Effectiveness of a Clinical Decision Support System for Reducing the Risk of QT Interval Prolongation in Hospitalized Patients
Background—We evaluated the effectiveness of a computerized clinical decision support system (CDSS) for reducing the risk of QT interval prolongation in hospitalized patients.
Methods and Results—We evaluated 2400 patients admitted to cardiac care units at an urban academic medical center. A CDSS incorporating a validated risk score for QTc prolongation was developed and implemented using information extracted from patients’ electronic medical records. When a drug associated with torsades de pointes was prescribed to a patient at moderate or high risk for QTc interval prolongation, a computer alert appeared on the screen to the pharmacist entering the order, who could then consult the prescriber on alternative therapies and implement more intensive monitoring. QTc interval prolongation was defined as QTc interval >500 ms or increase in QTc of ≥60 ms from baseline; for patients who presented with QTc >500 ms, QTc prolongation was defined solely as increase in QTc ≥60 ms from baseline. End points were assessed before (n=1200) and after (n=1200) implementation of the CDSS. CDSS implementation was independently associated with a reduced risk of QTc prolongation (adjusted odds ratio, 0.65; 95% confidence interval, 0.56–0.89; P<0.0001). Furthermore, CDSS implementation reduced the prescribing of noncardiac medications known to cause torsades de pointes, including fluoroquinolones and intravenous haloperidol (adjusted odds ratio, 0.79; 95% confidence interval, 0.63–0.91; P=0.03).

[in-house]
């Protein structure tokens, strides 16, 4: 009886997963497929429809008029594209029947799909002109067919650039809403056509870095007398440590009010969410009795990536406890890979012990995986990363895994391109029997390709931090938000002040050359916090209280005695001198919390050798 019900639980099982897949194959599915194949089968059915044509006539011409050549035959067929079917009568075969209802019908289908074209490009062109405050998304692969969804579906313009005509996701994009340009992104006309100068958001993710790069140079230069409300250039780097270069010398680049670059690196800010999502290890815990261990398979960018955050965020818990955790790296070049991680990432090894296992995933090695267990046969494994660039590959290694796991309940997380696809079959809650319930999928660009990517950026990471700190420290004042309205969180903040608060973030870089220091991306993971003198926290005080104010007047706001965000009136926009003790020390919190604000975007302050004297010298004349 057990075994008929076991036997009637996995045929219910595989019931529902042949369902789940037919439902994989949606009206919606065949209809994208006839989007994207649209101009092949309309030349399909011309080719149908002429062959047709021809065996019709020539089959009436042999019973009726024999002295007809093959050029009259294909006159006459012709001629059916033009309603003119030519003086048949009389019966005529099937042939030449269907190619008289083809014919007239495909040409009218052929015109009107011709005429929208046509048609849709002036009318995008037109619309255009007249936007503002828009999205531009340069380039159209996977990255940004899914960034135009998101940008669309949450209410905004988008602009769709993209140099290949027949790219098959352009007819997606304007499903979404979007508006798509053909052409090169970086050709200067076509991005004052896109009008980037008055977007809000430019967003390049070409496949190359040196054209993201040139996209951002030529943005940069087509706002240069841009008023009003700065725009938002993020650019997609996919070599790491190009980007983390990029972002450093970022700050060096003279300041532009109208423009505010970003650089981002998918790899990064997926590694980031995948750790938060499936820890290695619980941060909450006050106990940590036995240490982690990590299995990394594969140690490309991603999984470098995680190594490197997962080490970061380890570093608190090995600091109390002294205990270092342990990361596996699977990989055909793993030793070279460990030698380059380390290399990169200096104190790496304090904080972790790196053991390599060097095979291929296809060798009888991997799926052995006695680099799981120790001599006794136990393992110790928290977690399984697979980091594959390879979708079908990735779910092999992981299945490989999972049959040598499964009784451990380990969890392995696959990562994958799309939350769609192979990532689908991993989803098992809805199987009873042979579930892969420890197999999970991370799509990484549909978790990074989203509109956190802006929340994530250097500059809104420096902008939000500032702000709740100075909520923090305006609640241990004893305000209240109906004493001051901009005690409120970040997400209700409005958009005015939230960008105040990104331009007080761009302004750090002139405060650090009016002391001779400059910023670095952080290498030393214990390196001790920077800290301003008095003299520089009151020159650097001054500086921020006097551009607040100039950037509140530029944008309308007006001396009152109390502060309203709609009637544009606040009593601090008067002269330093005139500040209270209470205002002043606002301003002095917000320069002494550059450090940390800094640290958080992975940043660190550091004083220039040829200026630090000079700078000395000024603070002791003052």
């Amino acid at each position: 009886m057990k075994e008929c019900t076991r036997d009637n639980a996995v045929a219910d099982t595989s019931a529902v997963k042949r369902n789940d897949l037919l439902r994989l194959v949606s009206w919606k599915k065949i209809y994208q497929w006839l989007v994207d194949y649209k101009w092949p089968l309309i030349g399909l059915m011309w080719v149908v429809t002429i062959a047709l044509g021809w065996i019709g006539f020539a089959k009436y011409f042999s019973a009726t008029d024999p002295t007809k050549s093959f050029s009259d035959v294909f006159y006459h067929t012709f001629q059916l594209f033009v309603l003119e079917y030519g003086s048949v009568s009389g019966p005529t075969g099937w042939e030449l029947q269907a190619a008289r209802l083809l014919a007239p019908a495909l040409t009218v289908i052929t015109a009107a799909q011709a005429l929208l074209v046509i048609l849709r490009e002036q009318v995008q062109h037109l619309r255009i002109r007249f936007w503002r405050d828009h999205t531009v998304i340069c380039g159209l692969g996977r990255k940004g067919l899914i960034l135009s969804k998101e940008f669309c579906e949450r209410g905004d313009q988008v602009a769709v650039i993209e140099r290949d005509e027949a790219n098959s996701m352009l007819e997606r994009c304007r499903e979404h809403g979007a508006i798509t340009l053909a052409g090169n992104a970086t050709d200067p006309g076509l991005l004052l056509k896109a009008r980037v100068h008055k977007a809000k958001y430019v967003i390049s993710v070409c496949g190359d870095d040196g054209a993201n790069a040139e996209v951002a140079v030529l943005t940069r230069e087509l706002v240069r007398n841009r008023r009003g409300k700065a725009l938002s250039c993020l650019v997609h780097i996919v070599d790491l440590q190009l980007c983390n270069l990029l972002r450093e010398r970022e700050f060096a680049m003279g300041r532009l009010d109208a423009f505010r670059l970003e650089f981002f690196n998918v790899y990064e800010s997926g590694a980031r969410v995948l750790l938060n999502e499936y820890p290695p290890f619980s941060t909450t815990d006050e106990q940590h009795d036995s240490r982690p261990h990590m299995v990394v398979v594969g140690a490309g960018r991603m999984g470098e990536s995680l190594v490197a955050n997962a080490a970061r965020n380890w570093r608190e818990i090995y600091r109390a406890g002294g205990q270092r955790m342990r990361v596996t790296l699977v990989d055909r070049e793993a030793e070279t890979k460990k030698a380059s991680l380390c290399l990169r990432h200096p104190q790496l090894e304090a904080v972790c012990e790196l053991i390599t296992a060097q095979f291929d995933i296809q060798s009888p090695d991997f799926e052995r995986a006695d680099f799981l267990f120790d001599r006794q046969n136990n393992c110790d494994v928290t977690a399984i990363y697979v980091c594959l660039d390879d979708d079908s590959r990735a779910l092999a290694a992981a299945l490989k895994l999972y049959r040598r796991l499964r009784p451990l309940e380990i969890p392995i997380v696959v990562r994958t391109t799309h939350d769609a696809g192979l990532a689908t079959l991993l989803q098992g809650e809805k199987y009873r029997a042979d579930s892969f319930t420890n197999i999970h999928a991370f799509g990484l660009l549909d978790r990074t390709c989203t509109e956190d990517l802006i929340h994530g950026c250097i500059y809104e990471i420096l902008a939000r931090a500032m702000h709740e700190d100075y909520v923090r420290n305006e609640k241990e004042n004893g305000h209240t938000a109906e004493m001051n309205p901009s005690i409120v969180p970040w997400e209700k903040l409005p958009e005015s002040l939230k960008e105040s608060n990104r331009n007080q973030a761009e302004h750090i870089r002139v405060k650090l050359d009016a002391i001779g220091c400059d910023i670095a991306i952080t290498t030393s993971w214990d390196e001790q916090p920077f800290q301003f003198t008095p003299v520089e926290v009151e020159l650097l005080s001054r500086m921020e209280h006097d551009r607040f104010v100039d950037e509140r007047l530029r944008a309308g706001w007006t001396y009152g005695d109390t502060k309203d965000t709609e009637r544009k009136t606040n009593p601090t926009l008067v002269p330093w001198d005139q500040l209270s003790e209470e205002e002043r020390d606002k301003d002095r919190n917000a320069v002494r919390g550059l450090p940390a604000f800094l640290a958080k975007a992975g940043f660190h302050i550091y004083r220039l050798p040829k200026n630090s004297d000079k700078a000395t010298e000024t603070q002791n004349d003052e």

Conclusions—A computerized CDSS incorporating a validated risk score for QTc prolongation influences the prescribing of QT-prolonging drugs and reduces the risk of QTc interval prolongation in hospitalized patients with torsades de pointes risk factors.
- Received October 3, 2013.
- Accepted March 13, 2014.
- © 2014 American Heart Association, Inc.